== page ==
Tuesday, February 07, 2012

Act accordingly on a proper change of trend

"Every truth passes through three stages before it is recognized: In the first it is ridiculed; in the second it is opposed; in the third it is regarded as self-evident.”

I came across this quotation today which sums up very well the stages that the majority of investors and traders go through, particularly with regard to a change in trend.

This can be seen very clearly where investors are discussing a stock in which they have invested heavily. The fundamental story may be compelling, but if the stock continues to fall in price after they have bought in, then they are losing money - fact.

In the past I have exited positions in a stock (for a profit) only to be ridiculed by investors holding onto a position, however the charts gave me a clear exit signal. In the months following my exit, those that have held on end up having to resign themselves to sitting in a loss for a while - the easy 'ten bagger' they were banking on is in a clear downtrend and, rather than cut their losses, they are now sitting on huge paper losses (which incidentally I consider to be a very real loss).

After a while, they then resign themselves to the fact that there is no future prospects for the stock, so they either a) leave the position open but try and forget about it or b) sell up. Even then, they normally try to see the positive side of this by saying the capital losses incurred can be offset against profits made elsewhere, thereby reducing any tax liability. Quite often they exit the position right around the time when the trend reverses back to the direction they originally wanted.

Just on this issue (which is slightly off at a tangent) I'm not sure what others think, but if I was trading shares in the traditional sense then I'd be more than happy to pay any tax on profits - like a trend follower suffering losing trades (which are restricted as exits are made strictly in accordance with exit signals), tax should be considered a cost of doing business. Particularly in the current economic climate, paying tax means you are making profits - what's so bad about that? Of course, I trade using spread bets (available to UK residents) which are tax exempt :)

Anyway, to get back to the main topic here, to me it seems that a lot of investors suffer a period of self denial when a stock goes against them - "I am right, the market is wrong - I will be proved right" - that kind of thing. There is an emotional attachment which is poison - the market doesn't care whether you are long or short a particular stock - it responds to ALL participants. It should be remembered that the market, and the price fluctuations are the sum of ALL market participants, and you have no idea of anybody else's trading timeframes, the reason they have put their positions on etc., so if the price goes against you, then you are on the wrong side of the trade.

As a trend follower, you simply follow price, so you are automatically taking every market participant's opinion into account. If a price is trending up, you should be long, and if its trending down, you should be short. Simple.

I went long on a particular UK stock yesterday, only to be 'advised' on a bulletin board that "I can tell you this one is still down nearly 50% with little hope of recovery whatever charts you are reading". Well, if I am wrong (which I frequently am) then a 1R loss is simply a cost of doing business, and I will move on to the next candidate. Why did I buy this stock? Because it is breaking out to new highs, signalling a potential new uptrend and satisifed the criteria for my stock selections. What else can a trend follower do? So I've been ridiculed for taking the trade - time will tell if price moves in my favour or not.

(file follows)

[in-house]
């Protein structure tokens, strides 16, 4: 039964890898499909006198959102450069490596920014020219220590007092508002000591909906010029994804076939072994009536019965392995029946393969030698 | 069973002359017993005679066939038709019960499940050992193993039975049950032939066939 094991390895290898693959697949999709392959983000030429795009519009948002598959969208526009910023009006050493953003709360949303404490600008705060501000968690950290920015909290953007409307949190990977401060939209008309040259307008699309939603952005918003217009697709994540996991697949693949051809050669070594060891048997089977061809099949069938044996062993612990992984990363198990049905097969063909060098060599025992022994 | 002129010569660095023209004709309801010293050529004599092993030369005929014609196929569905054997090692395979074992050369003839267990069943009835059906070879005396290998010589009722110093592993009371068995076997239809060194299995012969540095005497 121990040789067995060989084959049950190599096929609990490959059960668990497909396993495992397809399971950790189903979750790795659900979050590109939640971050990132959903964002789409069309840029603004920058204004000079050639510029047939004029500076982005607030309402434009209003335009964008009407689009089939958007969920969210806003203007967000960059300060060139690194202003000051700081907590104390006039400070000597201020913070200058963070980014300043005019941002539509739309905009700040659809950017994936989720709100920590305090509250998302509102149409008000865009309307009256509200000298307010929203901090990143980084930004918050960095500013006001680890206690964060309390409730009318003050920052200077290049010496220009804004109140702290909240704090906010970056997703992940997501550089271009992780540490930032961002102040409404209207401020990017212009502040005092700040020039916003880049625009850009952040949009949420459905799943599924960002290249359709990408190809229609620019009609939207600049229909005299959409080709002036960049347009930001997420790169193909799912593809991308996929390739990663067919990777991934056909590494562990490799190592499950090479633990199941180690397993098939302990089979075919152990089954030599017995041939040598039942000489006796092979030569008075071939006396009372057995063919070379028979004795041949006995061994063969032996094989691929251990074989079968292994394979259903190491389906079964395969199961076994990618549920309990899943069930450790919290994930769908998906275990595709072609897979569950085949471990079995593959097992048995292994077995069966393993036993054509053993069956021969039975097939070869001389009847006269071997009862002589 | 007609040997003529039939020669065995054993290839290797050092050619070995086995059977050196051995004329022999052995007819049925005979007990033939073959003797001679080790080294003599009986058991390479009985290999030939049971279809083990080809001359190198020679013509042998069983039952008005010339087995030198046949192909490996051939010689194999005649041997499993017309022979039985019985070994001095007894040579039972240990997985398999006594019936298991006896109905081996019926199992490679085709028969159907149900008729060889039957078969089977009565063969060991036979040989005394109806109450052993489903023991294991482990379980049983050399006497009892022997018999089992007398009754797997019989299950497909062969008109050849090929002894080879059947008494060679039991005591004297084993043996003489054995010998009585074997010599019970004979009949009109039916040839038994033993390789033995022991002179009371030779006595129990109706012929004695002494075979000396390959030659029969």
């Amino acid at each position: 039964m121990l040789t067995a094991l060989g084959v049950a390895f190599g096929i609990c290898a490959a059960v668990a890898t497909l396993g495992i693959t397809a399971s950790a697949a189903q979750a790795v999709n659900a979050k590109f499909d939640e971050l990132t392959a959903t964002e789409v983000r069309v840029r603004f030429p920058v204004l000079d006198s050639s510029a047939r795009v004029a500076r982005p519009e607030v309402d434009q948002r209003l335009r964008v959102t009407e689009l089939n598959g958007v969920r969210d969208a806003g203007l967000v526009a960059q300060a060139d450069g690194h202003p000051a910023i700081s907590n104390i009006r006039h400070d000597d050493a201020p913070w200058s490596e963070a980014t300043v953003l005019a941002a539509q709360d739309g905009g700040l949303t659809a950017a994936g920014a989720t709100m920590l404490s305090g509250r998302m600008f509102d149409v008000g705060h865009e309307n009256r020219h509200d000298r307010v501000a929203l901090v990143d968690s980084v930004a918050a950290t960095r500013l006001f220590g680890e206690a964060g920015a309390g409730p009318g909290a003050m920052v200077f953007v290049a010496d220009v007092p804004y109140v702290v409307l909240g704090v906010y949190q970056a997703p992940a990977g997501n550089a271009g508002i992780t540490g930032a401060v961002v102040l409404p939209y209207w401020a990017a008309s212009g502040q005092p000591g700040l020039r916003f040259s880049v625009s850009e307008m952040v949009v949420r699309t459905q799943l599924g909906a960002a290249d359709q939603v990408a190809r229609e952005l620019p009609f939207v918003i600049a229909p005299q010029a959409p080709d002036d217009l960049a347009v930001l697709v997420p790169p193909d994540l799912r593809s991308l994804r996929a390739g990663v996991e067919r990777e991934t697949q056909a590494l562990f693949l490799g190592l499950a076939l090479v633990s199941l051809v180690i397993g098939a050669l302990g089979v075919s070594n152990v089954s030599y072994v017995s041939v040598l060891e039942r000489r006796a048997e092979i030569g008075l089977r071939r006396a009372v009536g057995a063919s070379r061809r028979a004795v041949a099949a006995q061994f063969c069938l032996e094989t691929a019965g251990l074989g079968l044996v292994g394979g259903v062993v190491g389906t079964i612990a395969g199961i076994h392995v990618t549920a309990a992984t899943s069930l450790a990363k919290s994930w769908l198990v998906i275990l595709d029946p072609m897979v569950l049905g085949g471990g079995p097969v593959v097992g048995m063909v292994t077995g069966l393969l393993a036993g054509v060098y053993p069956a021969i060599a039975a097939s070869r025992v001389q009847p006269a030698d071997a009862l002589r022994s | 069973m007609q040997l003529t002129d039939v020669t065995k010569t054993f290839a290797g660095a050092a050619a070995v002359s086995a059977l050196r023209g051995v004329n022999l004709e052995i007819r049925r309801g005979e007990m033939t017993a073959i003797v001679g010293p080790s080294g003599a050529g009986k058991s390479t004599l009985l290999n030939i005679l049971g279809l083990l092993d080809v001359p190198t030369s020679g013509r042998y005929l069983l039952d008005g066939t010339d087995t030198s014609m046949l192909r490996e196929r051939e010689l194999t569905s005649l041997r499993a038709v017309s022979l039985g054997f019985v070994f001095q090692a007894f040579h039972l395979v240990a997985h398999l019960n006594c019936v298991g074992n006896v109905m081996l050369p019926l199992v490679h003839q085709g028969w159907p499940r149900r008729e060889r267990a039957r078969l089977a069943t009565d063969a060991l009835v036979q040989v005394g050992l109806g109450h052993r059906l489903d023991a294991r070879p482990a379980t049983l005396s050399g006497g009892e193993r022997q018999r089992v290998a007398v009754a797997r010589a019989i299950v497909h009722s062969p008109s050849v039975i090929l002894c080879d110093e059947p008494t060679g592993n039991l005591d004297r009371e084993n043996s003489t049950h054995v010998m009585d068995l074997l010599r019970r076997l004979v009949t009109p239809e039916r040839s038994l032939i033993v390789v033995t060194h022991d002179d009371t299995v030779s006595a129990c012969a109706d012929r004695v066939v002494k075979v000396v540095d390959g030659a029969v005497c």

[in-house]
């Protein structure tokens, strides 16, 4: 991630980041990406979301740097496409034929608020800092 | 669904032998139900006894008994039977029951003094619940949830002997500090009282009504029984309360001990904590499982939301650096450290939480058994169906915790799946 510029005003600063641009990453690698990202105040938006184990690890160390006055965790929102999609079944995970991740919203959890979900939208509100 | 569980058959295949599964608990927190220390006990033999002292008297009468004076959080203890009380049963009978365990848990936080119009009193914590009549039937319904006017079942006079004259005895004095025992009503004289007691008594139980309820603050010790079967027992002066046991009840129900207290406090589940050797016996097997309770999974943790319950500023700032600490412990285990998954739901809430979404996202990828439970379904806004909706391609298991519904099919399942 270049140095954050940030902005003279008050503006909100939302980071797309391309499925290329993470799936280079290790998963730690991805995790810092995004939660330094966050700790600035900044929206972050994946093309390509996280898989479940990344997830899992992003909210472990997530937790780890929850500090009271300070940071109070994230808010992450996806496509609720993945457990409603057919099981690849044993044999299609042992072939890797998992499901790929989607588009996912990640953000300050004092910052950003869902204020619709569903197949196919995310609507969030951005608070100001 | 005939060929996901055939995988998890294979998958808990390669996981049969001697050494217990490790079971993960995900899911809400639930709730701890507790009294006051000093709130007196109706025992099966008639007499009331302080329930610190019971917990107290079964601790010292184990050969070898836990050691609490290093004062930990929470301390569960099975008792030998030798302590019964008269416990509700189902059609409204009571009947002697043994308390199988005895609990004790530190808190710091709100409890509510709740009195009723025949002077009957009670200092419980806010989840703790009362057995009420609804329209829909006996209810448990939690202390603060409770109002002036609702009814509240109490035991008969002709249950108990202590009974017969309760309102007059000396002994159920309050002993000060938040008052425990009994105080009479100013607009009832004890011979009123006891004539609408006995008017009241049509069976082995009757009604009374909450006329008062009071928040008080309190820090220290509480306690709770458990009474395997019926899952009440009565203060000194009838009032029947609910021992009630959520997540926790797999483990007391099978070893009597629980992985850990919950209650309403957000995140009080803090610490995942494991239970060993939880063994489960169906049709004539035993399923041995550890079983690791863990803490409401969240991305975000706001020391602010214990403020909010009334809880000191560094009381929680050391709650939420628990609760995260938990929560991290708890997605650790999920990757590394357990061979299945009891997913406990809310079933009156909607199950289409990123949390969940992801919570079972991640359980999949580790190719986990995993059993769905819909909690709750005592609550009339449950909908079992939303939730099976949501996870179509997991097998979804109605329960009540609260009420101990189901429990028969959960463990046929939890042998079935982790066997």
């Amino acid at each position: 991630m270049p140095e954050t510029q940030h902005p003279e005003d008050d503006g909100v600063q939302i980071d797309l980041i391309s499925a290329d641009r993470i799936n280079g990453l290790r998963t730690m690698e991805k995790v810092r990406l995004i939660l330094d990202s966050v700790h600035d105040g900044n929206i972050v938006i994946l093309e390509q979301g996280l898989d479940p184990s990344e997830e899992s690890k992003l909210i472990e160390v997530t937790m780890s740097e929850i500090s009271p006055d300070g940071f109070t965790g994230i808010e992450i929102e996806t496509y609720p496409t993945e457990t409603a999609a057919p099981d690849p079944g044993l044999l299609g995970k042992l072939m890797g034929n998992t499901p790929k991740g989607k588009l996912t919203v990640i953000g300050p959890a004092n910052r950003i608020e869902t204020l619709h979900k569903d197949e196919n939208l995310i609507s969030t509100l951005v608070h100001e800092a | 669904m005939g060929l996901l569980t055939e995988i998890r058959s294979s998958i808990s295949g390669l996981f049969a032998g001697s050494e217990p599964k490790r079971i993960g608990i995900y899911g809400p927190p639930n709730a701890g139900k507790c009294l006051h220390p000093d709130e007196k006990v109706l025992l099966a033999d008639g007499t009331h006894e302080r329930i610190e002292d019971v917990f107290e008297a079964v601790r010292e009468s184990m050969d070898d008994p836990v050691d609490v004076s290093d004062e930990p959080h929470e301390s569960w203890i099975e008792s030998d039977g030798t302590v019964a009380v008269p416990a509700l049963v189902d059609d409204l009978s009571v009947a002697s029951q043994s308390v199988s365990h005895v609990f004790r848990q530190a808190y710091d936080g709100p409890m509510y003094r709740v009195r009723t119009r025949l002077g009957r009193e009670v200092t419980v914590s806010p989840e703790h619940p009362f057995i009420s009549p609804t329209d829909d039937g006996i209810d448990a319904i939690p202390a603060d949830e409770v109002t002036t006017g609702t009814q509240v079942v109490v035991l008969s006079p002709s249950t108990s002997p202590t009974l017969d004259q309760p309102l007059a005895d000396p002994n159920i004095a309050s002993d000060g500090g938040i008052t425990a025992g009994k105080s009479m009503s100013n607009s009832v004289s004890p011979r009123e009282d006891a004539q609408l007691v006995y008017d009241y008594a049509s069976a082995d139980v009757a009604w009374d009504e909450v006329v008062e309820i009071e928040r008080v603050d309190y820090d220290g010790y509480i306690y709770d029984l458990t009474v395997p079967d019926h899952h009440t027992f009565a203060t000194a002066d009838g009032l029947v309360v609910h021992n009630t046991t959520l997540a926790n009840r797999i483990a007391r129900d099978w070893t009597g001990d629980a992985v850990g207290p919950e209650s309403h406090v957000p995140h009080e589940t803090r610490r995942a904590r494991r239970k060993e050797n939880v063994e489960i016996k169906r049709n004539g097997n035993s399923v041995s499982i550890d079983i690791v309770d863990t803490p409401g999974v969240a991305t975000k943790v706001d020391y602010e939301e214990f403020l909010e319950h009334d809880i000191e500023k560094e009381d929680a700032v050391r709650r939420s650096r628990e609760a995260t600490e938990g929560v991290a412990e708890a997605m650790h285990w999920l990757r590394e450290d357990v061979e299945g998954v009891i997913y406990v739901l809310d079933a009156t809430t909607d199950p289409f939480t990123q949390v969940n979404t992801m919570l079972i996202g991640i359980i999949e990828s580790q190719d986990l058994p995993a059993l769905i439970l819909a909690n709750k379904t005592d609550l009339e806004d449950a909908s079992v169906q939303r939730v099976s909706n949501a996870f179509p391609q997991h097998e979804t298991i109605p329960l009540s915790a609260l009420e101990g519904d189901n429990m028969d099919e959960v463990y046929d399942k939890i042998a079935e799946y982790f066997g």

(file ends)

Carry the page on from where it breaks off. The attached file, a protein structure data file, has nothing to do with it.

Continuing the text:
Counter trend traders, and those who like to call market tops and bottoms, also go through this three stage process. Some of these traders I have read about seem to do well for a while calling market turns, gaining a following, and then, as so often happens, make some pronouncement about a big market turn - only for the trade to go against them, and their followers, who like a herd of sheep have blindly followed into the same trade. Even worse, the trader with the following does not even use stops, and preaches patience before the trade will come good. Well, as this particular trader I'm thinking of trades ETF's and indices, he is massively underwater, and no doubt some of his followers have blown their accounts.

Trend following is considered a boring, not very glamorous way of participating in the markets. I don't trade for excitement, I trade to make money. The whole purpose of trading such a system is that it gives you very clear guidelines of when to get in a trade, and more importantly, when to get out of a trade - if it means taking a loss, so be it. Move on. However, a trend follower, if they have set up a proper system including approporiate risk management parameters, will avoid these massive blow ups, as well avoiding the issue of holding onto massive losses in the hope that they will turn round - someday. The first loss is your best loss. Of course, we cannot avoid a drawdown from a series of losing traders, but that is part of the process of finding the big winners. Every losing trade brings me closer to a winning trade.

A trend follower will therefore avoid having to go through those three stages mentioned at the beginning of this post. The truth is in the price, and we act accordingly upon what price is saying. We control our losses and do not restrict our profits. So we never get in at the absolute bottom or top of the previous price move - so what? Price is the only thing a trend follower needs to worry about.

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